Last weekend, I went to see Born Yesterday and thoroughly enjoyed it. I thought the timing of it was perfect as it deals with issues that continue to be relevant today. It's a theme I wrote about this past week in my column.
On a slightly different theme, it got me thinking about comparisons that we make between things which we've seen. It will surprise no one reading this that I prefer live performances to movies. Watching Born Yesterday this weekend and Caberet the weekend before that reinforced one of the reasons I have that preference.
Theater invites us to believe that there is more than one right way of doing things. Every time we go to see a stage production of any show, it will be different from the time we saw it before, whereas every time we see the same movie, it will be the same.
One of the challenges that modern live theater has is that whenever they produce a show that has been made into a movie, the performers are going to be compared to their silver screen counterparts. Indeed, for many people, the movie becomes the standard to which the live performance is compared. I've many times heard a person say they didn't like an actor's performance and when you engage them on the reason why, it is because they weren't like the person who created that role for a movie version.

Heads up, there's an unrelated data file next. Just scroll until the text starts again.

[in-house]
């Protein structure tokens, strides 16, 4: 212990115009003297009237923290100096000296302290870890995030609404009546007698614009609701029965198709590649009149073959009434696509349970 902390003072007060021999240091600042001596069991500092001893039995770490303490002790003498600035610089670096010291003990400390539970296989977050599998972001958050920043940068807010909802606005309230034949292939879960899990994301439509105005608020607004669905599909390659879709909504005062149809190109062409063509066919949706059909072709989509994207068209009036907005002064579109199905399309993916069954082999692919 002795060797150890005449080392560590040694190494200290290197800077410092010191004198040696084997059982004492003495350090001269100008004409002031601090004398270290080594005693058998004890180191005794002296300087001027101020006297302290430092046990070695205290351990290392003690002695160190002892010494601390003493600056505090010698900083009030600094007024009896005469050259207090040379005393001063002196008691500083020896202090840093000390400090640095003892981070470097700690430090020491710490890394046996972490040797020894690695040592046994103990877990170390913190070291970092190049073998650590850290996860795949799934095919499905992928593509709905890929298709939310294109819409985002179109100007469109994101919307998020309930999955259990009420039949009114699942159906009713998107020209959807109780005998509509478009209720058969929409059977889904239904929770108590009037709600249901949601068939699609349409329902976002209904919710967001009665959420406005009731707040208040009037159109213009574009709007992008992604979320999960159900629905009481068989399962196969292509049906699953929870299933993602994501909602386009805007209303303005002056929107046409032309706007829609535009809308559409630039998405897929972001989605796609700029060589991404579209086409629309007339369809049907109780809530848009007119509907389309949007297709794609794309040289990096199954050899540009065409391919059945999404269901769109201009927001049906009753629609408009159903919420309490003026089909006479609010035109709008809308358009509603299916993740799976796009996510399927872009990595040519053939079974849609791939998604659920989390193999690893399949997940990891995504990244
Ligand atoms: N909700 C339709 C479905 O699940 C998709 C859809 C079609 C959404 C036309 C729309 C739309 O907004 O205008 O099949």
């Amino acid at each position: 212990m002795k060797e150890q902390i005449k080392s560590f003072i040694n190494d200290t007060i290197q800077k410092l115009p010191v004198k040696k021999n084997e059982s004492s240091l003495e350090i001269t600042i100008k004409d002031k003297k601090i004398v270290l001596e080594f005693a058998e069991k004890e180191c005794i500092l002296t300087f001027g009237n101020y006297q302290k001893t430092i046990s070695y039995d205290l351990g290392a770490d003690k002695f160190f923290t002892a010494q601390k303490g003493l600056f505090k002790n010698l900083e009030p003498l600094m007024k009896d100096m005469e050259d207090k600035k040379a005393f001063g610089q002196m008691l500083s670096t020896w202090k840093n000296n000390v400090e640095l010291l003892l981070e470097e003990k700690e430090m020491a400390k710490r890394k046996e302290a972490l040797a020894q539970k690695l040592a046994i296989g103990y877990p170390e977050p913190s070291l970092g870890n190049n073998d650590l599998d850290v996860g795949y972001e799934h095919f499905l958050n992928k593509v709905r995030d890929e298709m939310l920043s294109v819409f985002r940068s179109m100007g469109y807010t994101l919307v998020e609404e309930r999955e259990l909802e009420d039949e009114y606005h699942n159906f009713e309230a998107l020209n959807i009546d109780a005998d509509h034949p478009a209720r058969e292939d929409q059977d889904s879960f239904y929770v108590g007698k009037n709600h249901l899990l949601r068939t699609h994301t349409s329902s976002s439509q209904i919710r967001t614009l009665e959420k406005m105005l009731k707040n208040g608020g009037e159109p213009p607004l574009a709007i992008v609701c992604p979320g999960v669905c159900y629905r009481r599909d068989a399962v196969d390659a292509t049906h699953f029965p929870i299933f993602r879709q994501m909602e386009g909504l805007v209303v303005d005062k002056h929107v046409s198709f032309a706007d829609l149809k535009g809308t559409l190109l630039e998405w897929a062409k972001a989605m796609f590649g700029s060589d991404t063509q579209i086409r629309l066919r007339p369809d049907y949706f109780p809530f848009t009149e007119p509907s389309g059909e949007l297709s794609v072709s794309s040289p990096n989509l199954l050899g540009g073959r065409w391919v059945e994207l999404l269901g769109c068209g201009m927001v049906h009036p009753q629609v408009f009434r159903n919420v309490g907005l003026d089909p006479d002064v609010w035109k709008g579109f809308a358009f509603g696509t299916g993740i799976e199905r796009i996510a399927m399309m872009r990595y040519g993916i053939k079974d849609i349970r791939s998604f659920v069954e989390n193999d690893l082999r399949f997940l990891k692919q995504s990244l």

Is it that the movie performer is automatically better? Or is it simply that the movie version can be returned to repeatedly and it is always the same?
One of the appeals that theater holds for me is that it is different every time. I've seen many productions of Macbeth and I always look forward to another opportunity to see it because I know it will be done differently than the other times I've seen it. There is no one right way that Macbeth must be portrayed, or Lady Macbeth, or any of the other characters. It depends on the vision of the show, what theme the director wants to explore, and how the individual actor is choosing to create the character.
I believe that live theater by its nature invites us to be more open-minded and to accept and embrace diversity. Not all audience members accept the invitation, but it is there nonetheless. It is difficult for static electronic media to issue the same invitation.